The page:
NISE Net Partners Learn-by-Doing the MOS "Sharing Science Workshop & Practicum" with Grad Students in Boston
They flew in from southern Mississippi, Montana, California, North Carolina, Ohio, and New York. They brought slides and shared their career stories, organizational profiles, and professional agendas. They ate Afghani food in an east Cambridge bistro, and showed up early the next morning along with 14 Harvard and MIT graduates students for a day-long immersion in the "Sharing Science Workshop & Practicum (SSW&P)," the Museum's one-day professional development program in nanoscale informal science and education for early career researchers. They pitched in alongside the students with small group work practice on "sharing science with words" and "sharing science with hands-on demos," and then they all moved out onto the exhibit floor for a two-hour NanoDays-style-hands-on-palooza.
"I got to do hands-on interpretation on the exhibit floor of the Museum of Science!" said Tracy Englert, reference librarian and associate professor from the University of Southern Mississippi - the only non-museum member of the NISE-sponsored team, but no stranger to informal science education and outreach. Tracy, plus Anna Barr from the California Academy of Sciences, Sarah Fisk from the CNSE Children's Museum of Science and Technology, Alex Laube from the Marbles Kids Museum, Brian Pollock from the Museum of Natural History and Science/Cincinnati Museum Center, and Nick Wethington from the spectrUM Discovery Area, then joined the students in an hour of debrief on the joys and surprises of face-to-face engagement with Boston-area youngsters and their parents.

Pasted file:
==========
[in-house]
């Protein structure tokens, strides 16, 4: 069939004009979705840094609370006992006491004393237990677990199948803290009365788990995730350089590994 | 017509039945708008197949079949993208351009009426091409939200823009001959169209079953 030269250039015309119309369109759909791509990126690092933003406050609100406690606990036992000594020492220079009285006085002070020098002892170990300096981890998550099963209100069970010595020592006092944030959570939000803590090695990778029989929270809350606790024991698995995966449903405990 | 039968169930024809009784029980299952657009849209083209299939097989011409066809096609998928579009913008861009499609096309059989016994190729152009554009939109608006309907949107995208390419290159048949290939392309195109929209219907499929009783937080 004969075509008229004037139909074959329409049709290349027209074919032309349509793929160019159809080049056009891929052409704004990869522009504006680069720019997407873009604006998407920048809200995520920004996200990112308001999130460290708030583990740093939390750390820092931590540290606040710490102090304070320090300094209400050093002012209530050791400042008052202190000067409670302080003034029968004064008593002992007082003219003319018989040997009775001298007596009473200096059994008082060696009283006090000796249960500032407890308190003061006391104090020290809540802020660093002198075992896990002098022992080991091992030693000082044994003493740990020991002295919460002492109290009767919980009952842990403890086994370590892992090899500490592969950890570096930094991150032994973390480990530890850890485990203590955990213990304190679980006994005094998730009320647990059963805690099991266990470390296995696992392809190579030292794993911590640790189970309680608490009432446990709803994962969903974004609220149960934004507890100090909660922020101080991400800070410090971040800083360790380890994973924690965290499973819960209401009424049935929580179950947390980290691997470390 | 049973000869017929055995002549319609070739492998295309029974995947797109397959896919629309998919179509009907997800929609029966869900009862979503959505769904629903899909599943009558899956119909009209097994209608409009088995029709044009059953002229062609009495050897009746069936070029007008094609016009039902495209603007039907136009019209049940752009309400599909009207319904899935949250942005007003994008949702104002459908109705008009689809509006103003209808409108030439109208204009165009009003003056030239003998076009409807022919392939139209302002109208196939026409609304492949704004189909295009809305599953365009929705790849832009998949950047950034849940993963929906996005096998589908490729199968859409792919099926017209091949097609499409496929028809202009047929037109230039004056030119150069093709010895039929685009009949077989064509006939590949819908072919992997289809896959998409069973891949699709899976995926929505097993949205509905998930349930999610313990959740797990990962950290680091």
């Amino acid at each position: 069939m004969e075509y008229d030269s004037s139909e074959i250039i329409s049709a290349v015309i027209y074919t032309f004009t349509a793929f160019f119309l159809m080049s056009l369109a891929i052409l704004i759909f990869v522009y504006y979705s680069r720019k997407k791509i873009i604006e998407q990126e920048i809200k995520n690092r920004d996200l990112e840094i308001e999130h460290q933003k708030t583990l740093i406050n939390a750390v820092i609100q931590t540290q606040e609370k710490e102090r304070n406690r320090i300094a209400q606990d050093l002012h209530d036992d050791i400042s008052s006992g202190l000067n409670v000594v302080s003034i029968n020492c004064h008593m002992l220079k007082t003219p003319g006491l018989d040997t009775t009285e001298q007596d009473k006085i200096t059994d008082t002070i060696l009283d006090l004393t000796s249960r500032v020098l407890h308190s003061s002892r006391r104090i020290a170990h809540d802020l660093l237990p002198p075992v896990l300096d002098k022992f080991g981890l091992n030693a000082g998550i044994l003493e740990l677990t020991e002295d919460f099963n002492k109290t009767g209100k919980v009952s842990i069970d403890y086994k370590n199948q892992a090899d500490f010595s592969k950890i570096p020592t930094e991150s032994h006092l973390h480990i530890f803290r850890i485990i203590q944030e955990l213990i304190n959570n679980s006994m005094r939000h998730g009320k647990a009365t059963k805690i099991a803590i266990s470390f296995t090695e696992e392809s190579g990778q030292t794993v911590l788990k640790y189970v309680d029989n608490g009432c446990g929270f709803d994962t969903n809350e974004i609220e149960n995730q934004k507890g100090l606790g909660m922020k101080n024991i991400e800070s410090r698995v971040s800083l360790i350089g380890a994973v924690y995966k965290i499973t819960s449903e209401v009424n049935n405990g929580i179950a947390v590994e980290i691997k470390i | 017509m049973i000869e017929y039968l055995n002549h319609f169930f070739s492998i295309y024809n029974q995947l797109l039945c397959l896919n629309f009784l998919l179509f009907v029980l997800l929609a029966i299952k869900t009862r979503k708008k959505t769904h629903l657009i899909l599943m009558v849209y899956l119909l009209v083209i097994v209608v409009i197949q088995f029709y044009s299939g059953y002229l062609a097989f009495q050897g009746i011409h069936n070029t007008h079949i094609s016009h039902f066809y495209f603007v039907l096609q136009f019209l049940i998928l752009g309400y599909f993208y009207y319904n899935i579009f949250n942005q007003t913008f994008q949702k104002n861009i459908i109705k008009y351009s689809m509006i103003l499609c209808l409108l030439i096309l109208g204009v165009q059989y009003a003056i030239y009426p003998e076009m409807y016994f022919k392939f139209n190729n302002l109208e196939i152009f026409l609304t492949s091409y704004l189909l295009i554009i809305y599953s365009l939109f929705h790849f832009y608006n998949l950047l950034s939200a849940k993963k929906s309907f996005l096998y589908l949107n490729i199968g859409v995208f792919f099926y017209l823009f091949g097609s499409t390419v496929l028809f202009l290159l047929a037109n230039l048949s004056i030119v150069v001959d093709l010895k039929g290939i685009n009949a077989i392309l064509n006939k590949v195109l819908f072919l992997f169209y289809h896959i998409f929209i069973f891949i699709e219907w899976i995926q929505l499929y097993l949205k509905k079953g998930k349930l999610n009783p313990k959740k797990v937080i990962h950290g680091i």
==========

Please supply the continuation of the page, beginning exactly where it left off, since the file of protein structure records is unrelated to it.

The following morning, Sunday, the NISE partners got to work analyzing how they might adapt, implement and fund the SSW&P to benefit their own institutions, partners, and communities. All went home with a copy of the latest SSW&P Planning and Implementation Guide (new guide 3.0 soon to be posted on nisenet.org), inspirations, and plans. They created a Google Group and promised to report back to one another on their back-home implementations in February and the follow-up involvement of their participating researchers in their NanoDays events. A good time was had by all.
Hosting the event: Carol Lynn Alpert, Karine Thate, and Kayla Berry, with a cameo appearance by NISE Net head-honcho, Larry Bell.
Workshop materials, videos, and more resources are available for free online at http://www.nisenet.org/catalog/tools_guides/sharing_science_workshop_practicum.